Box Canyon Exits are required after 1 of 2 things occur when flying in a mountain canyon.
1) The terrain ahead rising faster than your CT is capable of climbing.
2)The Canyon narrows to where turning around becomes impossible.
Above are your 2 points of no return.
Your shrinking left arm is perfectly natural as the terrain rises, it is your enemy as it robs you of your energy stored as air speed and reduces your exit maneuver options to the ones that are the least fun and most dangerous. If your speed degrades below 80kts IAS then lower your nose or turn around.
* Cruise on the downwind side of a canyon with a crosswind so that your exit turn is into the wind. Do this to avoid drifting into the canyon wall when making an exit turn.
* Maintain 500 AGL or above the canyon floor. You need energy to exit and this 500' can be your trump card if all else fails.
* Safe speed zone is above 85kts IAS.
Use the vertical escape route first. Aerobatic maneuvers that exit on a reciprocal heading use a vertical path to change headings and work well for canyon exits but CT pilots can't practice these. We can do steep climbing or descending turns that in a CT can have extremely small radius and permit reversing your heading in a tight canyon.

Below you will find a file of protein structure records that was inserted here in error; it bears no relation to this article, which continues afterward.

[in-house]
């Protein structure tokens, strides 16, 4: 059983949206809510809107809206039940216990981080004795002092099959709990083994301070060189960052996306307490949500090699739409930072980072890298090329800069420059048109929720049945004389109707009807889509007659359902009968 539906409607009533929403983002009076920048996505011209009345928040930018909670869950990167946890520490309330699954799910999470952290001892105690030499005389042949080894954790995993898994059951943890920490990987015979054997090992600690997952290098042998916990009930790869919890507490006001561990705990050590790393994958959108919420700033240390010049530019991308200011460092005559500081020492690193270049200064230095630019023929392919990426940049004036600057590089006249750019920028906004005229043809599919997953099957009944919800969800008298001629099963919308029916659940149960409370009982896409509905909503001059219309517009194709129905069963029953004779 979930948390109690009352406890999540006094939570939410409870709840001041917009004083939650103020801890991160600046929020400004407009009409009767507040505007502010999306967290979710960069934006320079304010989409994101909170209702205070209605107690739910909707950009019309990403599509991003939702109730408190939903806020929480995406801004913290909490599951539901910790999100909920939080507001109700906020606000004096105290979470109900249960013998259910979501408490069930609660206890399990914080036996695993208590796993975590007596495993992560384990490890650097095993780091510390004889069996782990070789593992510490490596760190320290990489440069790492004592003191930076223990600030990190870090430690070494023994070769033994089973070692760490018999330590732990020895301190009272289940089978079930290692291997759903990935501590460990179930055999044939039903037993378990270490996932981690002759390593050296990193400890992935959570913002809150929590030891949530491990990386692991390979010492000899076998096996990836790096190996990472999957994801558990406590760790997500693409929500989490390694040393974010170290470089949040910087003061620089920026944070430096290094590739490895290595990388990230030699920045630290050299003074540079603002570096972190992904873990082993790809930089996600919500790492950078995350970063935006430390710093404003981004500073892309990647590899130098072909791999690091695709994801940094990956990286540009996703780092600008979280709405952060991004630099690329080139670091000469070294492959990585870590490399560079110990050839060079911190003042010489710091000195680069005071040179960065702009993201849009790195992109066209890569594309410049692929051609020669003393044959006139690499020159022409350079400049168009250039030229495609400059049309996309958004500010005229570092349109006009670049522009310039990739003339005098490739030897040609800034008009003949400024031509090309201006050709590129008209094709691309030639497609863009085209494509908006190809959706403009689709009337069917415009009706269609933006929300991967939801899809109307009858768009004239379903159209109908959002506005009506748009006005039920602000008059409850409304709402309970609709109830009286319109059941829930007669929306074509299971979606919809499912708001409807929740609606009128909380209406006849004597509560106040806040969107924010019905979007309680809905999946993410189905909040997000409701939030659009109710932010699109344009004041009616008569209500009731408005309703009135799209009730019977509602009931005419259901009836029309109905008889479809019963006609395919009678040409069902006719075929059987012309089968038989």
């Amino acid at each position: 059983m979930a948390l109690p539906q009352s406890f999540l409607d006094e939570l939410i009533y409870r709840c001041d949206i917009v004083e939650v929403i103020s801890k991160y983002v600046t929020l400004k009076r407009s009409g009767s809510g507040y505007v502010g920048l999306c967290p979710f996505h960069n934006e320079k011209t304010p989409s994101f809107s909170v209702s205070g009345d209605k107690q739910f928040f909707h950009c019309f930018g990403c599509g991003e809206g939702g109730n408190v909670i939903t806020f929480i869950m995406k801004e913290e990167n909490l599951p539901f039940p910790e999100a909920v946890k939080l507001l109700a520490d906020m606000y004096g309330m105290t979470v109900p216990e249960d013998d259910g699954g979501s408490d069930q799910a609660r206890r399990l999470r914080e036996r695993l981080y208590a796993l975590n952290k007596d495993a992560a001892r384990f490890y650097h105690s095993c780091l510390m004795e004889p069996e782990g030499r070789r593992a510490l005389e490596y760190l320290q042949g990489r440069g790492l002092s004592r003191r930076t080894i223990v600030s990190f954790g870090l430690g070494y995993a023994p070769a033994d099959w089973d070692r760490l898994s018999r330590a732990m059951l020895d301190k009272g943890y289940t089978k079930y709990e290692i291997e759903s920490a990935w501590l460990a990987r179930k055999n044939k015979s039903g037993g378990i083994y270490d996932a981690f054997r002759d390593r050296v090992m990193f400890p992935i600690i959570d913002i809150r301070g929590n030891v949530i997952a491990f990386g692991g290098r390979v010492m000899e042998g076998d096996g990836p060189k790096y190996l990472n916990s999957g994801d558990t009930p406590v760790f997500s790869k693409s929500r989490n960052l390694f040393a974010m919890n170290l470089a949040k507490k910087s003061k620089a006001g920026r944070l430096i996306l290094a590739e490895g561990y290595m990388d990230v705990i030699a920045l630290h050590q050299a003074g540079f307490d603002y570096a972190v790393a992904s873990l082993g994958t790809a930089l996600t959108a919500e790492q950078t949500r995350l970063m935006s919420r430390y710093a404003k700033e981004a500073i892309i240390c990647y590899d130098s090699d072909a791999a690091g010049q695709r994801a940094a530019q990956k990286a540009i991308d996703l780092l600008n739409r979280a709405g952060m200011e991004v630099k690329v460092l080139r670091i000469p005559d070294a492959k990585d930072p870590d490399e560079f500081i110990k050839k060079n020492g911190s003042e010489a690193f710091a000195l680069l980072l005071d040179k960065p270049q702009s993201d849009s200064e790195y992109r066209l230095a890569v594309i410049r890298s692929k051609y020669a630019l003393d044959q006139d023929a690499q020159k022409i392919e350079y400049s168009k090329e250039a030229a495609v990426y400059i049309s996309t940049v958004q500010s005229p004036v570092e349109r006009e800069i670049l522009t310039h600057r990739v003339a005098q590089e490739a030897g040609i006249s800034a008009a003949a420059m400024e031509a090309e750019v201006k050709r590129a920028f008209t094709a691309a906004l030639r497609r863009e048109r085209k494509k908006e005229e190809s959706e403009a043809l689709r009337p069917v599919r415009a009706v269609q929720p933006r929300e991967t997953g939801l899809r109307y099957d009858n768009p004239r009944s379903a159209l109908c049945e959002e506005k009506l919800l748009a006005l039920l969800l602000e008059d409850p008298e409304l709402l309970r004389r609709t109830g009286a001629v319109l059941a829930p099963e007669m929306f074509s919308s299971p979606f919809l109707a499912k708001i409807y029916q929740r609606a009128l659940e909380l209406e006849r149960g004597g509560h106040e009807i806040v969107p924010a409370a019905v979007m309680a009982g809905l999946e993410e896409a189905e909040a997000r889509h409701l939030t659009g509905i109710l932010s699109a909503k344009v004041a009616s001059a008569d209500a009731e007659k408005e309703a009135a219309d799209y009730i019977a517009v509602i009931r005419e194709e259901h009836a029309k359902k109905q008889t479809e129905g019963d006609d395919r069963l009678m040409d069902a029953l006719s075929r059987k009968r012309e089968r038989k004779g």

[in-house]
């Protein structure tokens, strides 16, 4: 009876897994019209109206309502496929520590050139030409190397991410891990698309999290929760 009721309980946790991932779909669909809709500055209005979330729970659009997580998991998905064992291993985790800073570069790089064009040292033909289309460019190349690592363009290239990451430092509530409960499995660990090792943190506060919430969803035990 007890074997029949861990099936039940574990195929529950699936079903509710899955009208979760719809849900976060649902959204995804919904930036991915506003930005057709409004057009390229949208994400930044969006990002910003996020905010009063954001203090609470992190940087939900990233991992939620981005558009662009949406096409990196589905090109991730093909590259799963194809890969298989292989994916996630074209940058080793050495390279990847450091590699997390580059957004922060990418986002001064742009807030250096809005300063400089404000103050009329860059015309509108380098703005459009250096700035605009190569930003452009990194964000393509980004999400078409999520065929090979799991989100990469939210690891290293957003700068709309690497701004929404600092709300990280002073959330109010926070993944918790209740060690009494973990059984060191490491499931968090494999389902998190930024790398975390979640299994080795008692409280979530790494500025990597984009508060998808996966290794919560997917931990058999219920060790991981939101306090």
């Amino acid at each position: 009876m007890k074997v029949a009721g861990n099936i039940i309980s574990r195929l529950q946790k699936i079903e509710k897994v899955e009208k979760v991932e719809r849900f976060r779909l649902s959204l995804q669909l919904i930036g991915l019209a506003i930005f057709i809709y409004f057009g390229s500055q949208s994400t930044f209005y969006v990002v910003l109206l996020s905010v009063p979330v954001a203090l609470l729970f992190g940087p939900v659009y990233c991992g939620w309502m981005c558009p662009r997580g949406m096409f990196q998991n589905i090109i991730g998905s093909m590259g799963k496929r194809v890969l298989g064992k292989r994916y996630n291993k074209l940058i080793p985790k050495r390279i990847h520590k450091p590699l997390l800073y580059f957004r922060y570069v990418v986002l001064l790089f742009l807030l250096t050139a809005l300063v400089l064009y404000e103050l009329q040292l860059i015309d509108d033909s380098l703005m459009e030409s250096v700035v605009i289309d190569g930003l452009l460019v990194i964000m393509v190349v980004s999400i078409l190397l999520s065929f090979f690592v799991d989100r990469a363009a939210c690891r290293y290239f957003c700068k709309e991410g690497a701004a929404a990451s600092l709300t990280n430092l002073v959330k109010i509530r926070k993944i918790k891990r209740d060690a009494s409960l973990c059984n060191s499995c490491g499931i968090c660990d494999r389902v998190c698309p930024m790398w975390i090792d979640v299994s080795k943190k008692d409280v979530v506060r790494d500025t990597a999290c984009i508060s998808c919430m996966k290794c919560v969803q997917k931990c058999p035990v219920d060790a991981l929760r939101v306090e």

With 500' or more to the canyon floor a descending steep turn is the essayist option. Lower your nose, retard your throttle and bank steeply with zero back pressure.
With 85kts IAS you can climb steeply and bank steeply.
In both cases above I bank steep without much wingloading. I trade the vertical for radius and the exit becomes effortless.
Worst case - low speed exit. If you get slow and low your easy options disappear and you are now looking at a steep level turn at minimum speed.
I have done over 100 canyon exits in 2017 and none of them were worst case, all of them were fun.
PS: Teardrops often work, it may not be intuitive to begin by turning the wrong way but often this provides extra room.
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